6.2 Managing recurrent or metastatic disease

6.2 Managing recurrent or metastatic disease

Managing recurrent or metastatic disease is complex and should therefore involve all the appropriate specialties in a multidisciplinary team including palliative care where appropriate.

A rebiopsy of accessible sites and re-evaluation of breast cancer receptor profile should be undertaken. Non-bony sites are preferred because processing of bone specimens hinders evaluation of HER2 status.

A complete assessment of the sites of disease including CT of the abdomen and pelvis and of the chest plus bone scans, or PET-CT and blood tumour markers should also be undertaken. Brain CT or MRI may be required. Assessment of organ function and comorbidities are necessary.

From the time of diagnosis, the team should offer patients appropriate psychosocial care, supportive care, advance care planning and symptom-related interventions as part of their routine care. The approach should be personalised to meet the patient’s individual needs, values and preferences. The full complement of supportive care measures as described throughout the optimal care pathway and in Appendices A and B, and in the special population groups section should be offered to assist patients and their families and carers to cope. These measures should be updated as the patient’s circumstances change.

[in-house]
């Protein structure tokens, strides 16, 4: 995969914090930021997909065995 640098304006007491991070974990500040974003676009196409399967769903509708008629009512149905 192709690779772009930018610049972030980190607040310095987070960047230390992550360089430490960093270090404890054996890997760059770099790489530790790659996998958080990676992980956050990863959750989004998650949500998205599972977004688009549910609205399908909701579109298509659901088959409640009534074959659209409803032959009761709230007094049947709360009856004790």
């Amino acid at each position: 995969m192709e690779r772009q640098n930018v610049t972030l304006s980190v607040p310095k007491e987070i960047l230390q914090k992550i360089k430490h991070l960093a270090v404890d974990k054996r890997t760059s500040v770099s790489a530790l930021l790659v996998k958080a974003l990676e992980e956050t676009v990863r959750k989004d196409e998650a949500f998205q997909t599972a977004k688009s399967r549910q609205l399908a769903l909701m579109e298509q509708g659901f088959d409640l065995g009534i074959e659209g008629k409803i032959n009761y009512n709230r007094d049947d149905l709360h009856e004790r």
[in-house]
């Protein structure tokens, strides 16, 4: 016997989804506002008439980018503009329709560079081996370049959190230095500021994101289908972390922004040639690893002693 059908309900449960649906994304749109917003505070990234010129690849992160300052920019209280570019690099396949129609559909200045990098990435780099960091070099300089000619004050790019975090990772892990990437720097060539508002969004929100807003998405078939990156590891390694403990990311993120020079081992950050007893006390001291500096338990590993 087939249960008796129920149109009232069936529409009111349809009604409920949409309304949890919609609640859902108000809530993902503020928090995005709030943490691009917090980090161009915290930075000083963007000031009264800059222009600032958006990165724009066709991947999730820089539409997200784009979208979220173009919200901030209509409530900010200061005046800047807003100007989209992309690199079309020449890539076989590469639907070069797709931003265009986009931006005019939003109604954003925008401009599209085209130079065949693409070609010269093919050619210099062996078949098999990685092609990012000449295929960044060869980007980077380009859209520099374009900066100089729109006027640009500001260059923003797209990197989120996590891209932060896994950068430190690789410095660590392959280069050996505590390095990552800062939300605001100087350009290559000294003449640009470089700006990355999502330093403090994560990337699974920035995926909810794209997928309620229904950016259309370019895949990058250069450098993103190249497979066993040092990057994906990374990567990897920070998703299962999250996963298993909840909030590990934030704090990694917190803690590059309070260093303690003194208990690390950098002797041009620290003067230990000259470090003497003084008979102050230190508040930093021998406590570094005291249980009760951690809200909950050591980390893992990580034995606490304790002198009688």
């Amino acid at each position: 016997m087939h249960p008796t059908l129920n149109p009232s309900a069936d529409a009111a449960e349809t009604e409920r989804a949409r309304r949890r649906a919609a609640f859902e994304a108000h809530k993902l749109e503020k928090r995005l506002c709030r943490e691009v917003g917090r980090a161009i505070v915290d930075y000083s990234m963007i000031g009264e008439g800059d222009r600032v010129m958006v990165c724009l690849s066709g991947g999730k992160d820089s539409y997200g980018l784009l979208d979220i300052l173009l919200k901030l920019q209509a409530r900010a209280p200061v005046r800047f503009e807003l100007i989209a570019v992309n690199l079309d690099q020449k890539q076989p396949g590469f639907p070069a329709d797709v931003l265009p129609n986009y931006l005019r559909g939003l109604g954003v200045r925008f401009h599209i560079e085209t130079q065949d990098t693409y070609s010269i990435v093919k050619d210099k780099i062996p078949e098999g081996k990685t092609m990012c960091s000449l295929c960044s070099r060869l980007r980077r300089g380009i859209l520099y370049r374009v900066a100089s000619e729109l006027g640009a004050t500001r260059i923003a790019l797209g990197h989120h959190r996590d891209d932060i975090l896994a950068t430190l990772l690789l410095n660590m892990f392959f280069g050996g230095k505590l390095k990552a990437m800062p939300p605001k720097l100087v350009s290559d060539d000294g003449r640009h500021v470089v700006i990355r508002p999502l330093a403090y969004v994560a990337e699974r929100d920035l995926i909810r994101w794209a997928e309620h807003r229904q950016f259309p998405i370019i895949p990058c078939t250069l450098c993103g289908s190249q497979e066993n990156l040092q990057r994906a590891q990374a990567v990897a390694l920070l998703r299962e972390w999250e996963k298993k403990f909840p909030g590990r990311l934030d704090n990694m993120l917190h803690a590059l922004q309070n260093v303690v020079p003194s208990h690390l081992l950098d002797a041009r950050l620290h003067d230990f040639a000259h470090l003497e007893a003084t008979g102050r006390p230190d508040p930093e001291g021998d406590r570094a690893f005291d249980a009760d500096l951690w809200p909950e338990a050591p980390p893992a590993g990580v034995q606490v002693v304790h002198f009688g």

Survivorship care should be considered and offered at an early stage. Many people live with advanced cancer for many months or years. As survival is improving in many patients, survivorship issues should be considered as part of routine care. Health professionals should therefore be ready to change and adapt treatment strategies according to disease status, prior treatment tolerance and toxicities and the patient’s quality of life, in addition to the patient’s priorities and life plans.